When your Rinorea wallichiana is planted in pots, overwatering is often more likely to.When you accidentally overwater your Rinorea wallichiana, you should be prepared to remedy the situation immediately. First, you should stop watering your plant right away to minimize the effect of your overwatering. After, you should consider removing your Rinorea wallichiana from its pot to inspect its roots. If you find that none of the roots have developed root rot, it may be permissible to return your plant to its container. If you do discover signs of root rot, then you should trim away any roots that have been affected. You may also want to apply a fungicide to prevent further damage. Lastly, you should repot your Rinorea wallichiana in soil that is well-draining. In the case of an underwatered Rinorea wallichiana, simply water this plant more frequently.
Underwatering is often an easy fix. If you underwater, the plant's leaves will tend to droop and dry out and fall off, and the leaves will quickly return to fullness after sufficient watering. Please correct your watering frequency as soon as underwatering occurs.
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How often should I water my Rinorea wallichiana?
Most plants that grow naturally outdoors can be allowed to grow normally with rainfall. If your area lacks rainfall, consider giving your plants adequate watering every 2 weeks during the spring and fall. More frequent watering is needed in summer. In winter, when growth becomes slower and plants need less water, water more sparingly. Throughout the winter, you may not give it additional watering at all. If your Rinorea wallichiana is young or newly planted, then you should water more frequently to help it establish, and mature and grow up to have more adaptable and drought tolerant plants.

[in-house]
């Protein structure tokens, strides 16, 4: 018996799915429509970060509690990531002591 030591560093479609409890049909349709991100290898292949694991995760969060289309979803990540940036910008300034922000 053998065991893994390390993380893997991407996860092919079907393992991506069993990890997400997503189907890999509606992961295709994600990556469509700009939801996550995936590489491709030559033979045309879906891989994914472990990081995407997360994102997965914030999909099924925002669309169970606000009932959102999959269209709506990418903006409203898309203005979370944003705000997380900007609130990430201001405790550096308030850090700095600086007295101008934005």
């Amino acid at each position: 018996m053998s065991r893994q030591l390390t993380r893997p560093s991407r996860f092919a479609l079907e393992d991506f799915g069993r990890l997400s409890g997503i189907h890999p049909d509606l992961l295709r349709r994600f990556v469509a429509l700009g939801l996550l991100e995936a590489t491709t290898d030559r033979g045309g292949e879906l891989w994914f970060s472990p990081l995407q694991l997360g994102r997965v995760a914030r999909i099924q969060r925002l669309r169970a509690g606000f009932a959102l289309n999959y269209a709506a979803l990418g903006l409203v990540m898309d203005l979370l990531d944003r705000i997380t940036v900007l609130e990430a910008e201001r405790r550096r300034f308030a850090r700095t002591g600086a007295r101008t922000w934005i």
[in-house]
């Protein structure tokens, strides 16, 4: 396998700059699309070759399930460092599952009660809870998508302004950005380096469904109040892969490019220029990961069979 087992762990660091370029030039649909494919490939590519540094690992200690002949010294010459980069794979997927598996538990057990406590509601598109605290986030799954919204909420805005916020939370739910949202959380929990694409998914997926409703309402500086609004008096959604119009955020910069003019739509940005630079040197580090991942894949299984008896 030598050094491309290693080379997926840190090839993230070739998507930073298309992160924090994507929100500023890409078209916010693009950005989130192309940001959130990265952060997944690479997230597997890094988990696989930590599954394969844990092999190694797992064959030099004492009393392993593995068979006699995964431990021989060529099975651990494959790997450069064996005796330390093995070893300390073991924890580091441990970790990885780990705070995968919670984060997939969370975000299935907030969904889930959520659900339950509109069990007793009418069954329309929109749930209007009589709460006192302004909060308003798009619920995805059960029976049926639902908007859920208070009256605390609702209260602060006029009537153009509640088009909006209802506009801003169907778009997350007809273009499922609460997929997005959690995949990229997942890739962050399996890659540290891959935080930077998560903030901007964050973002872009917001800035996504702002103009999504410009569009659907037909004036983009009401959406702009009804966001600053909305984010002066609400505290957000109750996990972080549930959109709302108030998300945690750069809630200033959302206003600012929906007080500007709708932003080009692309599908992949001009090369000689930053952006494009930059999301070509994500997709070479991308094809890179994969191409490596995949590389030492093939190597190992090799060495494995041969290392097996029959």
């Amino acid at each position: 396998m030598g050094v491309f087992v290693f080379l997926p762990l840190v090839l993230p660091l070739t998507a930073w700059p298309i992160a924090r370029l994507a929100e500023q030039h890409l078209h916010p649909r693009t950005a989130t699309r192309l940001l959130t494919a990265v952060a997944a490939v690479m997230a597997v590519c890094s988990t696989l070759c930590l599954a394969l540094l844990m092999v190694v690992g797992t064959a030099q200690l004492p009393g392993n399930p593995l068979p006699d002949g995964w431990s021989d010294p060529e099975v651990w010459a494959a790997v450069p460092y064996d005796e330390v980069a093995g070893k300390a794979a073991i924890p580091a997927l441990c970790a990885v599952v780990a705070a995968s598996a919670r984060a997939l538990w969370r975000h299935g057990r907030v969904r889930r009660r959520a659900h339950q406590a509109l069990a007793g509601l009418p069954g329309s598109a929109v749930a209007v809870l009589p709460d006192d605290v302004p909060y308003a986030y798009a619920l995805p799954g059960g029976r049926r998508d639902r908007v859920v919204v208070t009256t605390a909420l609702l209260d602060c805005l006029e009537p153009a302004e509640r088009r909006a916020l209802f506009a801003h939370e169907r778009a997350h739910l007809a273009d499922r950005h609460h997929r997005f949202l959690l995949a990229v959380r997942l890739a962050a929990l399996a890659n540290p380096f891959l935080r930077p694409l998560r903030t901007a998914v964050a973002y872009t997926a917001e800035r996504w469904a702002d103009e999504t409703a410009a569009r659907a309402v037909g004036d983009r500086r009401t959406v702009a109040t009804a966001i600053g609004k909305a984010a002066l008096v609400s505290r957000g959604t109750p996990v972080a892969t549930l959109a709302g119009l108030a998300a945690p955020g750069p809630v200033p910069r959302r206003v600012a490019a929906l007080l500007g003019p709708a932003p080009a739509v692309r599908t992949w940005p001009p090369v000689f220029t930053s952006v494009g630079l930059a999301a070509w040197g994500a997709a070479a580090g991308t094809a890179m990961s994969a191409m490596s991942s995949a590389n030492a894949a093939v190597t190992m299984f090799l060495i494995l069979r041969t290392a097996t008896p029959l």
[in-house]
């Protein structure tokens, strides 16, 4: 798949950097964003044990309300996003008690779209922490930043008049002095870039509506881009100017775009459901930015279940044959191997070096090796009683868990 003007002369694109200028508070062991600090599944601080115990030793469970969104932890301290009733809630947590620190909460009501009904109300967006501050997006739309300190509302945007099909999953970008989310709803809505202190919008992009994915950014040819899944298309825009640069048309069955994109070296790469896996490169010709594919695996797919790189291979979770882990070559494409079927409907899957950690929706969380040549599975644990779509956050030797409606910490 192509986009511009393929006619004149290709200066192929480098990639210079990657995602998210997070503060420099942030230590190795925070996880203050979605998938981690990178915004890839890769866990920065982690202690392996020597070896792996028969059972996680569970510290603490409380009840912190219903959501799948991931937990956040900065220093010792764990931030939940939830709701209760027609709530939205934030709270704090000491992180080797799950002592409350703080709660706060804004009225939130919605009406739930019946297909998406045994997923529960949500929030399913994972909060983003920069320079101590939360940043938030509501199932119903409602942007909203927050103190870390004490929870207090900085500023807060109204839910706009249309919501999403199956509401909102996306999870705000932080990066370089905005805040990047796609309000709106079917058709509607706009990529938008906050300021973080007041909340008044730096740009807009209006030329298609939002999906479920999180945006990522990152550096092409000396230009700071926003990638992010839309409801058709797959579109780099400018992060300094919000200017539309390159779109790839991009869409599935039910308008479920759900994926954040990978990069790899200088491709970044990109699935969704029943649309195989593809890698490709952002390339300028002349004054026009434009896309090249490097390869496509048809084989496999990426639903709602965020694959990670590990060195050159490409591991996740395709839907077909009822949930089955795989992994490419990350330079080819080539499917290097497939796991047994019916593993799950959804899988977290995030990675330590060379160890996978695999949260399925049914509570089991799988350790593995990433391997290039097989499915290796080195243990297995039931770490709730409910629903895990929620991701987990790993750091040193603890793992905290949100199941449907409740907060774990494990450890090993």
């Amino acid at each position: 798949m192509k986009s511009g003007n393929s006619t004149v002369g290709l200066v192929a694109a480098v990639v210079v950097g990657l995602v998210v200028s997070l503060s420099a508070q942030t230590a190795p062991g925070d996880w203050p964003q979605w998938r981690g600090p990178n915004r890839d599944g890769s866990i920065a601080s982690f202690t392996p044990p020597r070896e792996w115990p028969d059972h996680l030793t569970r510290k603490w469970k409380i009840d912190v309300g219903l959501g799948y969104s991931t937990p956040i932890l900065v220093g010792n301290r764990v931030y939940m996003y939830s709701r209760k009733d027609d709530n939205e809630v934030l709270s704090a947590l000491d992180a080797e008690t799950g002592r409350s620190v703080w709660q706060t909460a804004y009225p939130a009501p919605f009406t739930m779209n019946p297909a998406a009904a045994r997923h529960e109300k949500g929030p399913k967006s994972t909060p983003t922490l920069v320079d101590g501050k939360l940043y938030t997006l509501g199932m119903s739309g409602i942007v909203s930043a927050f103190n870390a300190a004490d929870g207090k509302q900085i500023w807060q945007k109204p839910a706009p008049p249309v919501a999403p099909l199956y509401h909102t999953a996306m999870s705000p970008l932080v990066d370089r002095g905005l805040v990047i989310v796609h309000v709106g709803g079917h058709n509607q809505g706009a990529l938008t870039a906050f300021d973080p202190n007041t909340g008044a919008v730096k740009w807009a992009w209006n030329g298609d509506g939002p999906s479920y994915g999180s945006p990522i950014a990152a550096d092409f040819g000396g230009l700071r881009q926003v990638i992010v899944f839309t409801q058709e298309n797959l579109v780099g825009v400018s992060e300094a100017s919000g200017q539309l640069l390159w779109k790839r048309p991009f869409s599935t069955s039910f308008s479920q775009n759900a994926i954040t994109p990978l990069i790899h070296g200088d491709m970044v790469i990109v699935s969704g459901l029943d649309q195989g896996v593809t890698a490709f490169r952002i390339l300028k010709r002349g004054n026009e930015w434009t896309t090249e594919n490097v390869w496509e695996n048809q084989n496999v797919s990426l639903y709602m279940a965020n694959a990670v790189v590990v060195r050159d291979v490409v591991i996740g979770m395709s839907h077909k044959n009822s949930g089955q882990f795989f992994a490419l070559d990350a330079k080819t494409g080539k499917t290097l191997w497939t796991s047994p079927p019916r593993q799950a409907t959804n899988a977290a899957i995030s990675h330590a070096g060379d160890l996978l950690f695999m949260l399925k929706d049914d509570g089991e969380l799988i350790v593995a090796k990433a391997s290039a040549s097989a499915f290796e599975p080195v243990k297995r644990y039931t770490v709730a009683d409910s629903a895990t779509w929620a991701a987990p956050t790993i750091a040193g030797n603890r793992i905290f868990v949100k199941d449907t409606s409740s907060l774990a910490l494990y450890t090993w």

For potted plants, there are two main ways that you can determine how often to water your Rinorea wallichiana. The first way is to set a predetermined watering schedule. If you choose this route, you should plan to water this plant about once every week or once every other week. However, this approach may not always work as it does not consider the unique conditions of the growing environment for your Rinorea wallichiana .
Your watering frequency can also change depending on the season. For instance, a predetermined watering schedule will likely not suffice during summer when this plant's water needs are highest. An alternative route is to set your watering frequency based on soil moisture. Typically, it is best to wait until the first two to four inches of soil, usually ⅓ to ½ depth of the pots, have dried out entirely before you give more water.
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How much water does my Rinorea wallichiana need?